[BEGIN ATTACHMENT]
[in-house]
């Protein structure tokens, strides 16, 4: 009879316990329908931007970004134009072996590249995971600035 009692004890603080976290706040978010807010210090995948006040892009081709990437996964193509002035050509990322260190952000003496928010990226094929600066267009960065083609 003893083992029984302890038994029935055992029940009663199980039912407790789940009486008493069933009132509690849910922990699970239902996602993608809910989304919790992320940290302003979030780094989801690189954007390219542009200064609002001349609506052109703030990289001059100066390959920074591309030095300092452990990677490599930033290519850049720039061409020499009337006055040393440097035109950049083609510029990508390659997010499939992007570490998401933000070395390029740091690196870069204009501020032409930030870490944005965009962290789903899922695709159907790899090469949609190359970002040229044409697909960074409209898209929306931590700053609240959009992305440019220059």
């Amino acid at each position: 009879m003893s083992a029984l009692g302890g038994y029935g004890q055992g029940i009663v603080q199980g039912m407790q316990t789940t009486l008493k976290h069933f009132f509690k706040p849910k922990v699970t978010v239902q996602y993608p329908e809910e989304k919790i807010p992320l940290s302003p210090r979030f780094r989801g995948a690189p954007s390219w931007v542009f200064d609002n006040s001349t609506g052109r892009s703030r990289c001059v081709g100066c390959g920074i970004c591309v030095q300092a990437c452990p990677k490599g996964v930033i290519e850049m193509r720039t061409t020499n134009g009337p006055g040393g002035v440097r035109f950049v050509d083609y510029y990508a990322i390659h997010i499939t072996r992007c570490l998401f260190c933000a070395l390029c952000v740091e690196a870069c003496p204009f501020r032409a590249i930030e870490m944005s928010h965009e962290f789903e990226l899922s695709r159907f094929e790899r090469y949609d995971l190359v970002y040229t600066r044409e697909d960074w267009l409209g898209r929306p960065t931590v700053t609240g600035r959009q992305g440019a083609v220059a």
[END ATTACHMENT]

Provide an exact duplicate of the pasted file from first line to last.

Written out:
[in-house]
């Protein structure tokens, strides 16, 4: 009879316990329908931007970004134009072996590249995971600035 009692004890603080976290706040978010807010210090995948006040892009081709990437996964193509002035050509990322260190952000003496928010990226094929600066267009960065083609 003893083992029984302890038994029935055992029940009663199980039912407790789940009486008493069933009132509690849910922990699970239902996602993608809910989304919790992320940290302003979030780094989801690189954007390219542009200064609002001349609506052109703030990289001059100066390959920074591309030095300092452990990677490599930033290519850049720039061409020499009337006055040393440097035109950049083609510029990508390659997010499939992007570490998401933000070395390029740091690196870069204009501020032409930030870490944005965009962290789903899922695709159907790899090469949609190359970002040229044409697909960074409209898209929306931590700053609240959009992305440019220059």
């Amino acid at each position: 009879m003893s083992a029984l009692g302890g038994y029935g004890q055992g029940i009663v603080q199980g039912m407790q316990t789940t009486l008493k976290h069933f009132f509690k706040p849910k922990v699970t978010v239902q996602y993608p329908e809910e989304k919790i807010p992320l940290s302003p210090r979030f780094r989801g995948a690189p954007s390219w931007v542009f200064d609002n006040s001349t609506g052109r892009s703030r990289c001059v081709g100066c390959g920074i970004c591309v030095q300092a990437c452990p990677k490599g996964v930033i290519e850049m193509r720039t061409t020499n134009g009337p006055g040393g002035v440097r035109f950049v050509d083609y510029y990508a990322i390659h997010i499939t072996r992007c570490l998401f260190c933000a070395l390029c952000v740091e690196a870069c003496p204009f501020r032409a590249i930030e870490m944005s928010h965009e962290f789903e990226l899922s695709r159907f094929e790899r090469y949609d995971l190359v970002y040229t600066r044409e697909d960074w267009l409209g898209r929306p960065t931590v700053t609240g600035r959009q992305g440019a083609v220059a």